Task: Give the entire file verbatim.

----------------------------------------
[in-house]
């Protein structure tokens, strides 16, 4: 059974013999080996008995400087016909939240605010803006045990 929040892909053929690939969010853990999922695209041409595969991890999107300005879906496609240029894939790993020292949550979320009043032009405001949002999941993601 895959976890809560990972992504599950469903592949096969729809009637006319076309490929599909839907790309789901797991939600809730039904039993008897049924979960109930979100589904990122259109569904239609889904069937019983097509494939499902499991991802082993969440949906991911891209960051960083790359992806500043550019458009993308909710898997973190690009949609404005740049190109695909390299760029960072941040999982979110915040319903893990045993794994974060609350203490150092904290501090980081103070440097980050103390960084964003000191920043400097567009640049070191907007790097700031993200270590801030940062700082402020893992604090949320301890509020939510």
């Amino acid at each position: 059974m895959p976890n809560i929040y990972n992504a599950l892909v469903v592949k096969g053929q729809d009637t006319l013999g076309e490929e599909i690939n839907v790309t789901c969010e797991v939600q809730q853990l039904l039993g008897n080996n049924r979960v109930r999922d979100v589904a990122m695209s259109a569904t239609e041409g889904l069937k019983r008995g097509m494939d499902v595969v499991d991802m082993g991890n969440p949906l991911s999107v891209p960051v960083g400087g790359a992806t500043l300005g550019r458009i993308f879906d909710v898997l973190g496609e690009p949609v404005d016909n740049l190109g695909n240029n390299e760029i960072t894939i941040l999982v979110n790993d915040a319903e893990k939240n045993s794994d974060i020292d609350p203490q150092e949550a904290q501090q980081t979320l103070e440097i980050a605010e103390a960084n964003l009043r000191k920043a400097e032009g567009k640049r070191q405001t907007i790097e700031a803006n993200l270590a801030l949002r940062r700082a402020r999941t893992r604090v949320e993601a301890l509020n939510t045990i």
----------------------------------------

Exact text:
[in-house]
């Protein structure tokens, strides 16, 4: 059974013999080996008995400087016909939240605010803006045990 929040892909053929690939969010853990999922695209041409595969991890999107300005879906496609240029894939790993020292949550979320009043032009405001949002999941993601 895959976890809560990972992504599950469903592949096969729809009637006319076309490929599909839907790309789901797991939600809730039904039993008897049924979960109930979100589904990122259109569904239609889904069937019983097509494939499902499991991802082993969440949906991911891209960051960083790359992806500043550019458009993308909710898997973190690009949609404005740049190109695909390299760029960072941040999982979110915040319903893990045993794994974060609350203490150092904290501090980081103070440097980050103390960084964003000191920043400097567009640049070191907007790097700031993200270590801030940062700082402020893992604090949320301890509020939510």
């Amino acid at each position: 059974m895959p976890n809560i929040y990972n992504a599950l892909v469903v592949k096969g053929q729809d009637t006319l013999g076309e490929e599909i690939n839907v790309t789901c969010e797991v939600q809730q853990l039904l039993g008897n080996n049924r979960v109930r999922d979100v589904a990122m695209s259109a569904t239609e041409g889904l069937k019983r008995g097509m494939d499902v595969v499991d991802m082993g991890n969440p949906l991911s999107v891209p960051v960083g400087g790359a992806t500043l300005g550019r458009i993308f879906d909710v898997l973190g496609e690009p949609v404005d016909n740049l190109g695909n240029n390299e760029i960072t894939i941040l999982v979110n790993d915040a319903e893990k939240n045993s794994d974060i020292d609350p203490q150092e949550a904290q501090q980081t979320l103070e440097i980050a605010e103390a960084n964003l009043r000191k920043a400097e032009g567009k640049r070191q405001t907007i790097e700031a803006n993200l270590a801030l949002r940062r700082a402020r999941t893992r604090v949320e993601a301890l509020n939510t045990i």